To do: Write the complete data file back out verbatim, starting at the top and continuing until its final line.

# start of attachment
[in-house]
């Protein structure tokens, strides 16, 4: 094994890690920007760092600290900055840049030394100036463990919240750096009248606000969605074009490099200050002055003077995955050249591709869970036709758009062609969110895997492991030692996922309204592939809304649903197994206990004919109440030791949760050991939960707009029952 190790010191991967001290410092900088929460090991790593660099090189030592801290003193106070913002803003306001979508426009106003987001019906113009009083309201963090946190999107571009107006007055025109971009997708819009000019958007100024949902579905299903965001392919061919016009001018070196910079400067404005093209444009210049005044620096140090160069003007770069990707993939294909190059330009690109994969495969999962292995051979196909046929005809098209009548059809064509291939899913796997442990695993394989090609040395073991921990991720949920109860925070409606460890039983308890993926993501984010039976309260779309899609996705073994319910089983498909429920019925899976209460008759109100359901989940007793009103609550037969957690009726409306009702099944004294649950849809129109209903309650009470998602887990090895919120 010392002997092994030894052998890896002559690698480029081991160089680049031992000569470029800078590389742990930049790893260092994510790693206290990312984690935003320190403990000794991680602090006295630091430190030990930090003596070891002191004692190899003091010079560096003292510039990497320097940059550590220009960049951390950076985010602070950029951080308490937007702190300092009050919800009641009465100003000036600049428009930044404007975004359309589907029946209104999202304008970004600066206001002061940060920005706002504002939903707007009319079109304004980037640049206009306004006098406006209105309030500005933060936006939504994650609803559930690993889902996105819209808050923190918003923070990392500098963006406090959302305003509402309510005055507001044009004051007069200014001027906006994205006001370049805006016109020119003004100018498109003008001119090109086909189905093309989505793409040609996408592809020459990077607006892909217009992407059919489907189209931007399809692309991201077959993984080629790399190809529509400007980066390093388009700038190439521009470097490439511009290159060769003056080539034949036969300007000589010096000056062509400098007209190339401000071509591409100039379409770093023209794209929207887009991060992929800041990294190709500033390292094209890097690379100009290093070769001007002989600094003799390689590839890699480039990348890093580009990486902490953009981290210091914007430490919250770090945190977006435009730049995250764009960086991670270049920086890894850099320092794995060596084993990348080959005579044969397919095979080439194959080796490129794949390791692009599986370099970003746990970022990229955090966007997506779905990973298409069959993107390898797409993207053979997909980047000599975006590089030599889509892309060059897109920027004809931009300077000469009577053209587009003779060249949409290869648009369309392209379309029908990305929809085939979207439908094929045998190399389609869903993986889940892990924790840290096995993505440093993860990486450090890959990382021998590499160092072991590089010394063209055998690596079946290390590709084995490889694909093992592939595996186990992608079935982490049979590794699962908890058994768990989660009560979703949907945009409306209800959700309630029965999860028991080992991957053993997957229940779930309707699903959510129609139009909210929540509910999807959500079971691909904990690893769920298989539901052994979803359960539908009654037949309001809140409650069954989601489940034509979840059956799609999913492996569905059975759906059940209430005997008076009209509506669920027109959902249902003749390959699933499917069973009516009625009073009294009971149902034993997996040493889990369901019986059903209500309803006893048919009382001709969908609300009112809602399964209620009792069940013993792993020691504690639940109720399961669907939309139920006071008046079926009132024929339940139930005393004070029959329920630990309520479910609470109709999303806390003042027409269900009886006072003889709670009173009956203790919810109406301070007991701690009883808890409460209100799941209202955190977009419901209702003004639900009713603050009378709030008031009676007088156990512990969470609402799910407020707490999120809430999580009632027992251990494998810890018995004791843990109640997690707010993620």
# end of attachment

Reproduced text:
[in-house]
């Protein structure tokens, strides 16, 4: 094994890690920007760092600290900055840049030394100036463990919240750096009248606000969605074009490099200050002055003077995955050249591709869970036709758009062609969110895997492991030692996922309204592939809304649903197994206990004919109440030791949760050991939960707009029952 190790010191991967001290410092900088929460090991790593660099090189030592801290003193106070913002803003306001979508426009106003987001019906113009009083309201963090946190999107571009107006007055025109971009997708819009000019958007100024949902579905299903965001392919061919016009001018070196910079400067404005093209444009210049005044620096140090160069003007770069990707993939294909190059330009690109994969495969999962292995051979196909046929005809098209009548059809064509291939899913796997442990695993394989090609040395073991921990991720949920109860925070409606460890039983308890993926993501984010039976309260779309899609996705073994319910089983498909429920019925899976209460008759109100359901989940007793009103609550037969957690009726409306009702099944004294649950849809129109209903309650009470998602887990090895919120 010392002997092994030894052998890896002559690698480029081991160089680049031992000569470029800078590389742990930049790893260092994510790693206290990312984690935003320190403990000794991680602090006295630091430190030990930090003596070891002191004692190899003091010079560096003292510039990497320097940059550590220009960049951390950076985010602070950029951080308490937007702190300092009050919800009641009465100003000036600049428009930044404007975004359309589907029946209104999202304008970004600066206001002061940060920005706002504002939903707007009319079109304004980037640049206009306004006098406006209105309030500005933060936006939504994650609803559930690993889902996105819209808050923190918003923070990392500098963006406090959302305003509402309510005055507001044009004051007069200014001027906006994205006001370049805006016109020119003004100018498109003008001119090109086909189905093309989505793409040609996408592809020459990077607006892909217009992407059919489907189209931007399809692309991201077959993984080629790399190809529509400007980066390093388009700038190439521009470097490439511009290159060769003056080539034949036969300007000589010096000056062509400098007209190339401000071509591409100039379409770093023209794209929207887009991060992929800041990294190709500033390292094209890097690379100009290093070769001007002989600094003799390689590839890699480039990348890093580009990486902490953009981290210091914007430490919250770090945190977006435009730049995250764009960086991670270049920086890894850099320092794995060596084993990348080959005579044969397919095979080439194959080796490129794949390791692009599986370099970003746990970022990229955090966007997506779905990973298409069959993107390898797409993207053979997909980047000599975006590089030599889509892309060059897109920027004809931009300077000469009577053209587009003779060249949409290869648009369309392209379309029908990305929809085939979207439908094929045998190399389609869903993986889940892990924790840290096995993505440093993860990486450090890959990382021998590499160092072991590089010394063209055998690596079946290390590709084995490889694909093992592939595996186990992608079935982490049979590794699962908890058994768990989660009560979703949907945009409306209800959700309630029965999860028991080992991957053993997957229940779930309707699903959510129609139009909210929540509910999807959500079971691909904990690893769920298989539901052994979803359960539908009654037949309001809140409650069954989601489940034509979840059956799609999913492996569905059975759906059940209430005997008076009209509506669920027109959902249902003749390959699933499917069973009516009625009073009294009971149902034993997996040493889990369901019986059903209500309803006893048919009382001709969908609300009112809602399964209620009792069940013993792993020691504690639940109720399961669907939309139920006071008046079926009132024929339940139930005393004070029959329920630990309520479910609470109709999303806390003042027409269900009886006072003889709670009173009956203790919810109406301070007991701690009883808890409460209100799941209202955190977009419901209702003004639900009713603050009378709030008031009676007088156990512990969470609402799910407020707490999120809430999580009632027992251990494998810890018995004791843990109640997690707010993620």